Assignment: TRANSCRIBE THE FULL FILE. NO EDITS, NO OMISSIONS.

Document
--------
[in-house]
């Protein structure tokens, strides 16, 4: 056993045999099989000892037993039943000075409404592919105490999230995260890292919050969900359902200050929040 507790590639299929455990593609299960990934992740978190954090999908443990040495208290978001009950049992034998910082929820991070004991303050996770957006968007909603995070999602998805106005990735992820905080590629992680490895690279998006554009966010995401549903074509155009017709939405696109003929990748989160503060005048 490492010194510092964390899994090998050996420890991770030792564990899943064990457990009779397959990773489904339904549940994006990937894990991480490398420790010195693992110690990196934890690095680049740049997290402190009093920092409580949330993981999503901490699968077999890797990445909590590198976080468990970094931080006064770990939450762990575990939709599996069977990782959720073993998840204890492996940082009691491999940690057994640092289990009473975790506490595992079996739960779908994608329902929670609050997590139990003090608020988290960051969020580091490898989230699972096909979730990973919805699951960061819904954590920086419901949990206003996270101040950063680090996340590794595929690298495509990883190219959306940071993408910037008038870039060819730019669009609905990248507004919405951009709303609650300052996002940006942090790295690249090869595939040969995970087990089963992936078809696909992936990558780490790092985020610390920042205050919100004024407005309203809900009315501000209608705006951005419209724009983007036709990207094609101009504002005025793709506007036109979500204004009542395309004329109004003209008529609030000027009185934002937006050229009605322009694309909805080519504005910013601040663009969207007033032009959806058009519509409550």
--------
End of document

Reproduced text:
[in-house]
């Protein structure tokens, strides 16, 4: 056993045999099989000892037993039943000075409404592919105490999230995260890292919050969900359902200050929040 507790590639299929455990593609299960990934992740978190954090999908443990040495208290978001009950049992034998910082929820991070004991303050996770957006968007909603995070999602998805106005990735992820905080590629992680490895690279998006554009966010995401549903074509155009017709939405696109003929990748989160503060005048 490492010194510092964390899994090998050996420890991770030792564990899943064990457990009779397959990773489904339904549940994006990937894990991480490398420790010195693992110690990196934890690095680049740049997290402190009093920092409580949330993981999503901490699968077999890797990445909590590198976080468990970094931080006064770990939450762990575990939709599996069977990782959720073993998840204890492996940082009691491999940690057994640092289990009473975790506490595992079996739960779908994608329902929670609050997590139990003090608020988290960051969020580091490898989230699972096909979730990973919805699951960061819904954590920086419901949990206003996270101040950063680090996340590794595929690298495509990883190219959306940071993408910037008038870039060819730019669009609905990248507004919405951009709303609650300052996002940006942090790295690249090869595939040969995970087990089963992936078809696909992936990558780490790092985020610390920042205050919100004024407005309203809900009315501000209608705006951005419209724009983007036709990207094609101009504002005025793709506007036109979500204004009542395309004329109004003209008529609030000027009185934002937006050229009605322009694309909805080519504005910013601040663009969207007033032009959806058009519509409550």